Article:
“Gold Card” Final Rules Heed Some, But Not All, TMA Recommendations on Prior Auth Exemption Process
By Emma Freer

Texas physicians have anxiously awaited – and advocated for – relief from onerous prior authorizations, which is now closer than ever. 

By Oct. 1, state-regulated insurers and HMOs must issue the first so-called “gold cards” to comply with Texas’ 2021 law, which the Texas Medical Association championed.  

This deadline stems from the Texas Department of Insurance’s (TDI’s) recently released final rules for implementing House Bill 3459 by Rep. Greg Bonnen, MD (R-Friendswood), and Sen. Dawn Buckingham, MD (R-Lakeway). The law exempts physicians from prior authorization if they earn approvals on at least 90% of their requests for a given service or medication during the relevant six-month evaluation period.  

With the final rules released, insurers and HMOs now can review physicians’ approval records during the first six-month evaluation period, which ran from Jan. 1 through June 30.  

TMA experts say the final rules heed some of TMA’s recommendations for implementing the law as written. But, they caution, TDI has incorporated some new stipulations that could delay patients’ access to care and contribute to physicians’ administrative burden.  

In positive news, the final rules apply to prior authorization requests for prescription drugs, despite health plans’ attempts to omit them from the list of health care services eligible for exemption. TMA repeatedly advocated for prescription drug requests to be included in accordance with the law, such as in a May 9 comment letter sent to TDI with seven state specialty societies.  

“Anything less than an expansive application of the term ‘health care services’ [to include prescription drugs] would thwart the [Texas] Legislature’s goal of removing unnecessary barriers to patient access to care,” TMA and the other signatories wrote.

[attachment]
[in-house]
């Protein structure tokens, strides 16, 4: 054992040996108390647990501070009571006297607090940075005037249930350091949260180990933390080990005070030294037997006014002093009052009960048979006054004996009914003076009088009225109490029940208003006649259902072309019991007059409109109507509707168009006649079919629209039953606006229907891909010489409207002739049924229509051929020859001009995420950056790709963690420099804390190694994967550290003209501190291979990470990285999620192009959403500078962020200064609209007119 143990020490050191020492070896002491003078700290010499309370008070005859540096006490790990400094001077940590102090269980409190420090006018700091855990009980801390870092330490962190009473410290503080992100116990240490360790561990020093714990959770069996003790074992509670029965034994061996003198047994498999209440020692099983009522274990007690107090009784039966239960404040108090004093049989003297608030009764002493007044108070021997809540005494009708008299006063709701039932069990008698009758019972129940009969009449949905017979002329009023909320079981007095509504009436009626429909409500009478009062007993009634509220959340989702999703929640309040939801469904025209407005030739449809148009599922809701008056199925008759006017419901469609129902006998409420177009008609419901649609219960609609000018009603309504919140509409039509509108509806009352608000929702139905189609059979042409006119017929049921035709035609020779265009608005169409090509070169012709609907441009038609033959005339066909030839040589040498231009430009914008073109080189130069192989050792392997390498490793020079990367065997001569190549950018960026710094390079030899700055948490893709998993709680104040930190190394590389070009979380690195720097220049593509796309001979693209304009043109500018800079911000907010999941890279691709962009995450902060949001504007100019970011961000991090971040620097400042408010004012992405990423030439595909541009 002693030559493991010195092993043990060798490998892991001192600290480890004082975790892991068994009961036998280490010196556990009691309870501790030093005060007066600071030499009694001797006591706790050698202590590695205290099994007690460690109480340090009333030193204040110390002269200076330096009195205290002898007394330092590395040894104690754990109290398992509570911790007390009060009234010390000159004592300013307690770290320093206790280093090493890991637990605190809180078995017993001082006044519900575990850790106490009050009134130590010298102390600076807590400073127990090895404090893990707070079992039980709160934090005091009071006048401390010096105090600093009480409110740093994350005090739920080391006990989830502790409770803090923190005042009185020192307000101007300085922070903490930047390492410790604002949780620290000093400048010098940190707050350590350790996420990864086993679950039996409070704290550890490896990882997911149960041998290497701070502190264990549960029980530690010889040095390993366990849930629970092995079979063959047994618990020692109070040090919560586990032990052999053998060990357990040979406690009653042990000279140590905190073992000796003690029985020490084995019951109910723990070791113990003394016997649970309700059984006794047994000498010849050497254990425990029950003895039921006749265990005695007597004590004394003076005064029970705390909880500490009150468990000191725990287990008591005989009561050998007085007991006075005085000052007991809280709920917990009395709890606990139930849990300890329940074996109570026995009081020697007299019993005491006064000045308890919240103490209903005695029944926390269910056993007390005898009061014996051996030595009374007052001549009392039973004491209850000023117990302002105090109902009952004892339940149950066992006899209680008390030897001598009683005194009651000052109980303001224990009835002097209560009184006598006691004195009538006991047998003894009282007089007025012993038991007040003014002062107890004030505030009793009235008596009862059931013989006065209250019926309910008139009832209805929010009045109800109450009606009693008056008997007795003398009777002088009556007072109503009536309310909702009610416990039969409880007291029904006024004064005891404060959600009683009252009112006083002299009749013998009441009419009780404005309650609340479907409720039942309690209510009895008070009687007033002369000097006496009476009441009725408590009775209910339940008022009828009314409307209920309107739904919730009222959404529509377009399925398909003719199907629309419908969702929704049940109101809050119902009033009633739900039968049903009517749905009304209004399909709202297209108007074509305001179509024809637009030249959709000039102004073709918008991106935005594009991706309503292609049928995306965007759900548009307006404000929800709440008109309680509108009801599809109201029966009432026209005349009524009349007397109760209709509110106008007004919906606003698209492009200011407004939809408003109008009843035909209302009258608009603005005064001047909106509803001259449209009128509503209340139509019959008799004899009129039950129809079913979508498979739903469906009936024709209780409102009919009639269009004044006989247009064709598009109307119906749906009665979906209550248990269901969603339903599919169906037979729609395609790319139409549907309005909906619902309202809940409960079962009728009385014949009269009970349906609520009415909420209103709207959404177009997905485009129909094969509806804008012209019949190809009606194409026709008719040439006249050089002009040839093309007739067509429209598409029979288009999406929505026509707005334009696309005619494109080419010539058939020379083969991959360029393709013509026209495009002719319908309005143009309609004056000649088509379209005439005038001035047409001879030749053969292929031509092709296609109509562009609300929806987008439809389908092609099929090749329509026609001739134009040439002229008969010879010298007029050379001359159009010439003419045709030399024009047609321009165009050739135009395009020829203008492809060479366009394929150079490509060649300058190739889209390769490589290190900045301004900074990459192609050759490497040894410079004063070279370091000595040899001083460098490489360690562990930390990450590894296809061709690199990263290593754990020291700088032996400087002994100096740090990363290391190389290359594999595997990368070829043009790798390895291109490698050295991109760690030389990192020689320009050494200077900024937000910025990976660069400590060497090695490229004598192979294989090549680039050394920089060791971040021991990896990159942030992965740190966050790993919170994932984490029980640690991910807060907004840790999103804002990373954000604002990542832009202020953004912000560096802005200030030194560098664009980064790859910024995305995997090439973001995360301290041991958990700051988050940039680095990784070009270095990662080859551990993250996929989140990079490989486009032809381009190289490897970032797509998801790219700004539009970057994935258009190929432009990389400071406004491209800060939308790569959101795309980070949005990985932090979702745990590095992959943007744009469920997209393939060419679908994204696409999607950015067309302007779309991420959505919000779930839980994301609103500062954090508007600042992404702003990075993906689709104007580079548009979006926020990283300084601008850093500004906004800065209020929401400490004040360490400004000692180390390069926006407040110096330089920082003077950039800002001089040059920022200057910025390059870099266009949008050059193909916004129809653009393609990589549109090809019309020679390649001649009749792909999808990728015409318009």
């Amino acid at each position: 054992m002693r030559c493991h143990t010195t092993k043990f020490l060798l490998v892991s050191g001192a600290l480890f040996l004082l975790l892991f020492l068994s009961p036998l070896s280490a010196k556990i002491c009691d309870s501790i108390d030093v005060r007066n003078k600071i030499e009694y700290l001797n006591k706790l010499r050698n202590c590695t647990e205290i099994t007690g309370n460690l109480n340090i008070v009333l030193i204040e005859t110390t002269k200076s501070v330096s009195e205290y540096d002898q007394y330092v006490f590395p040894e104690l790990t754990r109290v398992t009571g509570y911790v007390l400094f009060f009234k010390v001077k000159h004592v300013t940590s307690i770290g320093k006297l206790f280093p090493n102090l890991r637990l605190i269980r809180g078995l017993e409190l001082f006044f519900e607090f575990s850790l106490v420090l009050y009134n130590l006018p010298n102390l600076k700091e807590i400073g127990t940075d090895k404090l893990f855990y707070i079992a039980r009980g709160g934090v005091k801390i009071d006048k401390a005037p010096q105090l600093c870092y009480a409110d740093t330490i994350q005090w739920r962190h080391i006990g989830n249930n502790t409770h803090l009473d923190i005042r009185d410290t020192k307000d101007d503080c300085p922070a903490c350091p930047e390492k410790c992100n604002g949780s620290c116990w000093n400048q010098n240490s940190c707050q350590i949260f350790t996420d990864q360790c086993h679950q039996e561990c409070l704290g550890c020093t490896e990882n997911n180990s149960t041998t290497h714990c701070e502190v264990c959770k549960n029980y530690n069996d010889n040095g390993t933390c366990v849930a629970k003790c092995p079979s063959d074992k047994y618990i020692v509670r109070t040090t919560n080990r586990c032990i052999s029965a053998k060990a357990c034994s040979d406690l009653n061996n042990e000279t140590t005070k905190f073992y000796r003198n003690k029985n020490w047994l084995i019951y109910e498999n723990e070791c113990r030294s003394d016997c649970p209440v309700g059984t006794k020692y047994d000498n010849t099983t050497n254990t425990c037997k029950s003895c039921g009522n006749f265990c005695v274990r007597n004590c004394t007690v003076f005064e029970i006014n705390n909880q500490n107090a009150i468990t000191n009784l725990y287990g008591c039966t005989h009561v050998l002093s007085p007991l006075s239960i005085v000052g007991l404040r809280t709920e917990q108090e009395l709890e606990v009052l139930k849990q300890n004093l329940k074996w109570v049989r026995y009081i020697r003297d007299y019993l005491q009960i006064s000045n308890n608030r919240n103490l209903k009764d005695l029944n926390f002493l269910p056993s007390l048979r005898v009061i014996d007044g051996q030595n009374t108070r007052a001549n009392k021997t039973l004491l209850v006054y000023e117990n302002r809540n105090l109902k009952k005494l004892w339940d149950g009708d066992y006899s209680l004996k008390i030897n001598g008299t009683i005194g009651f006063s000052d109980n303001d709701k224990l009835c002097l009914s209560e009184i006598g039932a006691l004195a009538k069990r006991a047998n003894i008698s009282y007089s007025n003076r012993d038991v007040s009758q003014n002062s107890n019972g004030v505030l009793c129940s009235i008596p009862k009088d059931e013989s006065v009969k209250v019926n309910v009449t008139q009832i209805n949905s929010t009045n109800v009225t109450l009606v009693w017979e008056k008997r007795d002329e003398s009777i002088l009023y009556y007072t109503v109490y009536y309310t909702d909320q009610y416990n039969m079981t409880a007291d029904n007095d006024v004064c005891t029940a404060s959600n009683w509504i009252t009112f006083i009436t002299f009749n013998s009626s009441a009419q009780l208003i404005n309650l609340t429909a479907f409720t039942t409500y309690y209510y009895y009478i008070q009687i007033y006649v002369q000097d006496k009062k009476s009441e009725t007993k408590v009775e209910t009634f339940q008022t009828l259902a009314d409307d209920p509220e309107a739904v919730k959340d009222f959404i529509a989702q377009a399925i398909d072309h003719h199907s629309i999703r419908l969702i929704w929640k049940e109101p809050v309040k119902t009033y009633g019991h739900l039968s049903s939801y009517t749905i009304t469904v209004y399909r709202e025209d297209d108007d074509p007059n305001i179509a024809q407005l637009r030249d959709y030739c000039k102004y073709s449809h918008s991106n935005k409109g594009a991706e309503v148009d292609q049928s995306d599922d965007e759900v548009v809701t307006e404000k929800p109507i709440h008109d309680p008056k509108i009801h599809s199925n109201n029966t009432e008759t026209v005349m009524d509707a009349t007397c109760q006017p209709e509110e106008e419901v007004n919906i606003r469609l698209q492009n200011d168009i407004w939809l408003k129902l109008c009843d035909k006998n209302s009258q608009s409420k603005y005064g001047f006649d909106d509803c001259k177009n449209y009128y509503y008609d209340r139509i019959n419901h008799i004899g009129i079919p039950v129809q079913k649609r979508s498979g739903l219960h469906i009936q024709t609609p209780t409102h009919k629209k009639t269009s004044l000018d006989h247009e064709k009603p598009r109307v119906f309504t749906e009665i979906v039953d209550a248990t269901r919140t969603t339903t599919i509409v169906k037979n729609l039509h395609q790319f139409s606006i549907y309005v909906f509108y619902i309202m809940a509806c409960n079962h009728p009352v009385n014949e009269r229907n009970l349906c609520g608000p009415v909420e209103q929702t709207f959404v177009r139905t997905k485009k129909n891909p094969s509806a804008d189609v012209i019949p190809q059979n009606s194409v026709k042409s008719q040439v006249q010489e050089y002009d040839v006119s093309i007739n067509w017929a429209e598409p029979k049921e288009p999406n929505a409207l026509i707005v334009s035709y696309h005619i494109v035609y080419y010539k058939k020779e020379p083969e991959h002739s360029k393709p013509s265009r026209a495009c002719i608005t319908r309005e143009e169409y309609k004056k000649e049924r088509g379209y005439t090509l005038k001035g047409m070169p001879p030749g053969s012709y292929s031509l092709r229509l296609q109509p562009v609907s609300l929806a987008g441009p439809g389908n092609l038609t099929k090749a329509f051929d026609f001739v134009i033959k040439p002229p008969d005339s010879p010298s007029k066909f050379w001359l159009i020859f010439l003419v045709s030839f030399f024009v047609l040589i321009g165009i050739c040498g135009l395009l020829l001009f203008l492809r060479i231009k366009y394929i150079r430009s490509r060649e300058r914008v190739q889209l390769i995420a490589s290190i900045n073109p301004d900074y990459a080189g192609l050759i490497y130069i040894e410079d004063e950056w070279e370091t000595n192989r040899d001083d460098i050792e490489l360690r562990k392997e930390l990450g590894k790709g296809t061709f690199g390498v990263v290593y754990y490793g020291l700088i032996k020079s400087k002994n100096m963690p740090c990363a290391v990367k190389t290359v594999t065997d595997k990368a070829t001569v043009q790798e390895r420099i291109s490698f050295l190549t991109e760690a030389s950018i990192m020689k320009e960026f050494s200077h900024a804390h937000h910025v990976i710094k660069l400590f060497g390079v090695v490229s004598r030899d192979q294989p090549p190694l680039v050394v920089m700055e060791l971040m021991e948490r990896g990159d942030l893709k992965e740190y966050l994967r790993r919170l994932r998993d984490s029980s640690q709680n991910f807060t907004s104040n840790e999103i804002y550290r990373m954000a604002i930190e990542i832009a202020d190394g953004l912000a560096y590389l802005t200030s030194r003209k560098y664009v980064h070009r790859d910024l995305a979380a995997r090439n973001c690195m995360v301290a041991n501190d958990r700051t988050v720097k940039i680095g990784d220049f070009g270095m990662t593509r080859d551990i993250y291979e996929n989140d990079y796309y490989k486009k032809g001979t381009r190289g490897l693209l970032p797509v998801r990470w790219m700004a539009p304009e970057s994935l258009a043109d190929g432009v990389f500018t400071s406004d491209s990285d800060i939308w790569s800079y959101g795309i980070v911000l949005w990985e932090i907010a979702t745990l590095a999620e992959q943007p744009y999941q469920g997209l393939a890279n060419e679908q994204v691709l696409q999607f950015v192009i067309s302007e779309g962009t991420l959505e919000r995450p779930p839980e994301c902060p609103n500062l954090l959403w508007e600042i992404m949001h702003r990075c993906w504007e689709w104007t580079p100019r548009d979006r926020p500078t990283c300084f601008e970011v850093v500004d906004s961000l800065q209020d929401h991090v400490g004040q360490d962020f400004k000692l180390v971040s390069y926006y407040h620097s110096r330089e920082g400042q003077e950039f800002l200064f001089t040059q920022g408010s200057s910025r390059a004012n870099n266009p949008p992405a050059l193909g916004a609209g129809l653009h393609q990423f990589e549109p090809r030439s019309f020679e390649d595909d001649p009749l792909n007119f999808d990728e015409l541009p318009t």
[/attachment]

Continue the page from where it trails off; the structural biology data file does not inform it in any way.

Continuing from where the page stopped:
The rules also lower the number of prior authorization requests necessary to earn a gold card to five. Although TMA lobbied for no minimum number of requests to prove eligibility, the change represents a significant improvement over TDI’s proposed rules, under which physicians would have had to earn approvals on at least 90% of at least 20 prior authorization requests on a given service over a six-month period.   

The final rules accord with TMA’s advocacy in other areas, including: 

  • Requiring health plans to describe in denial notices how to appeal the decision and file a TDI complaint; and 
  • Allowing physicians to specify a particular email or mailing address for notices regarding prior authorization exemptions, denials, and recissions.  

Despite these gains, TMA experts say the final rules also raise some concerns. 

For instance, per the law, the peer-to-peer calls that occur before an exemption request is denied must be conducted by a Texas-licensed physician in the same or similar specialty as the physician who requested the service. The final rules, however, allow physicians with a more limited administrative license from the Texas Medical Board to fill this role.  

TMA and the state specialty societies argued in their comment letter that, for such calls to be peer to peer as intended by state lawmakers, the reviewing physician must have the full authority to practice medicine in Texas, so as not to risk inappropriate rejections and further delays in necessary patient care.  

“For a reviewing physician on a peer-to-peer call to recommend denying coverage to an enrollee/patient based upon a determination that a drug being prescribed is medically necessary when that physician has no authority to prescribe that drug himself or herself makes little sense from either a clinical or a public policy perspective,” the signatories wrote. “If an adverse determination is issued due to this disconnect in clinical authority, it is likely to cause unnecessary delay in the patient’s care, as the ordering physician would then have to appeal the determination.” 

TMA continues to analyze the various regulations, which pertain to health plans and independent review organizations, and is developing a summary with more information. Read Texas Medicine Today for updates.  


Last Updated On

September 09, 2022

Originally Published On

September 09, 2022

Emma Freer


(512) 370-1383

Emma Freer is a reporter for Texas Medicine. She previously worked in local news, covering city politics, economic development, and public health. A native Clevelander, she graduated from Columbia Journalism School and the University of St. Andrews.

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